Features

The lap pool and the cloud house

November 24, 2012
The pool abuts the intriguing cloud extension
The pool abuts the intriguing cloud extension. Photo by John Gollings

Swimming pools were not common inclusions in Edwardian times. But neither were homes that looked like clouds.

From the street, this Fitzroy North double-fronted home still has the heritage appeal of its century-old frontage. But once inside, a different world awaits. And from the pool and garden – it is a near-celestial experience.

The idea for this renovation came from the inspired minds of McBride Charles Ryan (MCR) who designed the extension for a young family who had lived in – and been impressed by – an earlier MCR dwelling.

The house is designed in three parts, allowing for a sequence of distinct and unexpected episodes, with glimpses previewing oncoming spaces and experiences as you move through the home.

The street facade has been left to demonstrate the clients’ respect for the evolution of the character of the area and the modest street alteration belies the extent of the comprehensive internal renovation work.

The “red box” kitchen is truly unique. Photo by John Gollings
The “red box” kitchen is truly unique. Photo by John Gollings

The spaces within the original structure are largely white in colour, united by exotic floral hallway carpet. This journey through the space is followed by encountering a disintegrated red-coloured “box”. This is the kitchen, at the heart of the property, which acts as a bridge linking the major spaces.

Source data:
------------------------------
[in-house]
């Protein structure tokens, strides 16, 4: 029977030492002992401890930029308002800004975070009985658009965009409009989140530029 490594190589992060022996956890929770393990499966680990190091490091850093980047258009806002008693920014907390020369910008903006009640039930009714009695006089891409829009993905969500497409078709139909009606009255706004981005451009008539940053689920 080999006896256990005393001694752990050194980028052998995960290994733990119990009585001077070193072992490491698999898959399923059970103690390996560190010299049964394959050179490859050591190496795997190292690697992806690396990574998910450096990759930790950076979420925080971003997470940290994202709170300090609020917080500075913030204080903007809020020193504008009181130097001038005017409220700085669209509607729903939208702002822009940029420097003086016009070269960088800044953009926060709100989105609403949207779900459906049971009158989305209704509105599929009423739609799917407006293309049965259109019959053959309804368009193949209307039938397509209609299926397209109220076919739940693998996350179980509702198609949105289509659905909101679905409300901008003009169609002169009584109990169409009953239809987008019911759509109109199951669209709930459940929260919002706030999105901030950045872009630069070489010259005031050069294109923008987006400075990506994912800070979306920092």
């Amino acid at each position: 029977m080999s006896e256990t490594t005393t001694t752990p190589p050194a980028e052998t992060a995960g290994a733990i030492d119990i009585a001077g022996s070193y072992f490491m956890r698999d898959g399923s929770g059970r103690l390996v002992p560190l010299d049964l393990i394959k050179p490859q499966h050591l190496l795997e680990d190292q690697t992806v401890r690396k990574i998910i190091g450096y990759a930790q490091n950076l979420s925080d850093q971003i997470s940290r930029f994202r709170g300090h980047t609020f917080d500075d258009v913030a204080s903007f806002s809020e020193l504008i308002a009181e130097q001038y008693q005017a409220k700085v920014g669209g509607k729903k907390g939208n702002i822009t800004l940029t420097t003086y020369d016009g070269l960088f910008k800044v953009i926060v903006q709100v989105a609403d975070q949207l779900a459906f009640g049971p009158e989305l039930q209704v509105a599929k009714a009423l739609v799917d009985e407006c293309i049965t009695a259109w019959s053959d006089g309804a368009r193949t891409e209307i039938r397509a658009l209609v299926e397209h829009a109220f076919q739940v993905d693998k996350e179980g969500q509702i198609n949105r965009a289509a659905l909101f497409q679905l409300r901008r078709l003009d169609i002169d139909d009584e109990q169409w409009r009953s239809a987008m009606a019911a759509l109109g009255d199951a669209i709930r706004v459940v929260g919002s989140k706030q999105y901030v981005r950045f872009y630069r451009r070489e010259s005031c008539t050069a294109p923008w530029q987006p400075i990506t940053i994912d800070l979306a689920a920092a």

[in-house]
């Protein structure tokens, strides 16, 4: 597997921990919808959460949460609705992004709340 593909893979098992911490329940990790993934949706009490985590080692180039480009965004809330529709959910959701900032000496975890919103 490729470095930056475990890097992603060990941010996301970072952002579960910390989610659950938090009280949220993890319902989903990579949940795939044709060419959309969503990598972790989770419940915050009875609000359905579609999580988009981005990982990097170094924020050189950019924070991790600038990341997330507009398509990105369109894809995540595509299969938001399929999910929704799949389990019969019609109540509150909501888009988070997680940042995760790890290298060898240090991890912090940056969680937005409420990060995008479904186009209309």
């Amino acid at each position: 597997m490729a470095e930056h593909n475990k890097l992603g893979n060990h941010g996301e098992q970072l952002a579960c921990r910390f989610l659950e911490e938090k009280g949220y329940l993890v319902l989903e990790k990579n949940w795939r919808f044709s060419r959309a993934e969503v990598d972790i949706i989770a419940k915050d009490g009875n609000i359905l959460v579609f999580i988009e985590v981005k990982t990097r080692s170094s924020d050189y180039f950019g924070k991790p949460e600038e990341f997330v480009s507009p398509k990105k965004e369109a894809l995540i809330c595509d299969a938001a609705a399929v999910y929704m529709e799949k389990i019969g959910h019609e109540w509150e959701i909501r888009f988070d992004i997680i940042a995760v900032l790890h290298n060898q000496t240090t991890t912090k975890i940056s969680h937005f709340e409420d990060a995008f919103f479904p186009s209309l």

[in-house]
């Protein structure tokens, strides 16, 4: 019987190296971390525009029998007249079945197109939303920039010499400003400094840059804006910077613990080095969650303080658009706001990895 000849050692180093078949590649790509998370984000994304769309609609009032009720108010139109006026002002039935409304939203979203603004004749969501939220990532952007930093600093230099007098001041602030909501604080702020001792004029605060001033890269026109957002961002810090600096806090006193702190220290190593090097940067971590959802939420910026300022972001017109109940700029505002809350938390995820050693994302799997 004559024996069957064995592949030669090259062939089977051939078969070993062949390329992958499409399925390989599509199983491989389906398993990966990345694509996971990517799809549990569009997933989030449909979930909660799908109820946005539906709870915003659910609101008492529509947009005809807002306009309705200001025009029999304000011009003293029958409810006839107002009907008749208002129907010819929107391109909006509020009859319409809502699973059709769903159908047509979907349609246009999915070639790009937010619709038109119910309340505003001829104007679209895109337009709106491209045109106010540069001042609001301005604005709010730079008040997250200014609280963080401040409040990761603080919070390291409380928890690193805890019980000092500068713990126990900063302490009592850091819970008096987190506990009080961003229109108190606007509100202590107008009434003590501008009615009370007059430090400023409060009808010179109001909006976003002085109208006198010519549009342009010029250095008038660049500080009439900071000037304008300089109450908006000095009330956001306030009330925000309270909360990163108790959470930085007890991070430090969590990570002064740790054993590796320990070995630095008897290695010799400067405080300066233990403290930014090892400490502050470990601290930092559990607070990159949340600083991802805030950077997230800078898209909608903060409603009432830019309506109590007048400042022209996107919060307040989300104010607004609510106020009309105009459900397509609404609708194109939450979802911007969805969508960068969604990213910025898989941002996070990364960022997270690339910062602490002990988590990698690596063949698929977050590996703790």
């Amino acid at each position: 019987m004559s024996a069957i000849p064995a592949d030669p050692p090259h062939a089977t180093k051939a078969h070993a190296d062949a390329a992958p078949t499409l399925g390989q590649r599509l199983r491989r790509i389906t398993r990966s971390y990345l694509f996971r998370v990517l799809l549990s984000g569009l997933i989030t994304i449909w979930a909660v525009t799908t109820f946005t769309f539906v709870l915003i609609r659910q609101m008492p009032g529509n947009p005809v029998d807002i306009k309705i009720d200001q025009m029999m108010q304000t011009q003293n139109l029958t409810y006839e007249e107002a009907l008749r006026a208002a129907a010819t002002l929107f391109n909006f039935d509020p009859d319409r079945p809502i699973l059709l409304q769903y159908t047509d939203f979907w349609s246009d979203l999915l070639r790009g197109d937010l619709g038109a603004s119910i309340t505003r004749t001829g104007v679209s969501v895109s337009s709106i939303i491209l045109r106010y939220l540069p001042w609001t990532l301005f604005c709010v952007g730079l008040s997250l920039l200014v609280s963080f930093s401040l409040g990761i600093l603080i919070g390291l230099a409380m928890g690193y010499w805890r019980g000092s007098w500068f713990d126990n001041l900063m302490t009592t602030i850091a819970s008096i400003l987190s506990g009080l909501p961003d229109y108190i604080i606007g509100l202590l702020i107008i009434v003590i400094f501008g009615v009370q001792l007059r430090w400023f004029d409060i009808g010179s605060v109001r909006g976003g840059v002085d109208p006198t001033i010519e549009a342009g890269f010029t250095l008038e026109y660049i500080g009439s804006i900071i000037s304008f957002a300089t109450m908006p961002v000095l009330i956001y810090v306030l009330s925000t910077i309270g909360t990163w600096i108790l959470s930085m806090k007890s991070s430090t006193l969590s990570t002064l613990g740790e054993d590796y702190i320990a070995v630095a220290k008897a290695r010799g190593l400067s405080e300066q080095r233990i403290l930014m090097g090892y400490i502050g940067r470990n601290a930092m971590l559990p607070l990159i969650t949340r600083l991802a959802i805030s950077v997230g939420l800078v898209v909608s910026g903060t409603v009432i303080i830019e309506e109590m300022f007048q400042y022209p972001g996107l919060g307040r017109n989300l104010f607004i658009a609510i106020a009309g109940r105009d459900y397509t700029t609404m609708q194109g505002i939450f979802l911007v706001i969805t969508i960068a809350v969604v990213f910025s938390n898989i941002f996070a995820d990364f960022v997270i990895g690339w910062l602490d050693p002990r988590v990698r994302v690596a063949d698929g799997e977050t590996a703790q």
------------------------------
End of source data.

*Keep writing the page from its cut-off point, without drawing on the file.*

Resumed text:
The cloud-shaped extrusion is the unexpected final space. Following the form of a child-like impression of a cloud it is a playful addition where family and friends can eat and have fun surrounded by the curved form.

The lap pool and the cloud house. Photo by John Gollings
The lap pool and the cloud house. Photo by John Gollings

The new living addition faces due south while allowing controlled north sun into the living area and providing effective cross ventilation. The form of the “cloud” conforms to setback regulations without appearing obviously determined by them. The extrusion creates a dramatic interior language where walls merge seamlessly with the floor and ceiling.

The craftsmanship is remarkable throughout; it has a sense of care one typically associates with the work of a cooper or wheelwright. While the geometry is playful, the
extrusion is essentially a contemporary barrel vault, built from timber-lined, curved corrugated iron.

From inside the cloud, the view is out over the pool and the uncluttered garden.

And when swimming in the pool, the view is of a cloud fallen to earth, and settled upon the streets of inner city Melbourne.

Credits:
Project team: Rob McBride, Debbie-Lyn Ryan, Marie Chen, Cathryn Panaterri, Ben Inman, Gabriella Muto
Builder: Quinn Constructions
Structural engineer: Hive Engineering
Photos: John Gollings

This is an abridged story from Edition 84 of the printed version of SPLASH!.

 

 

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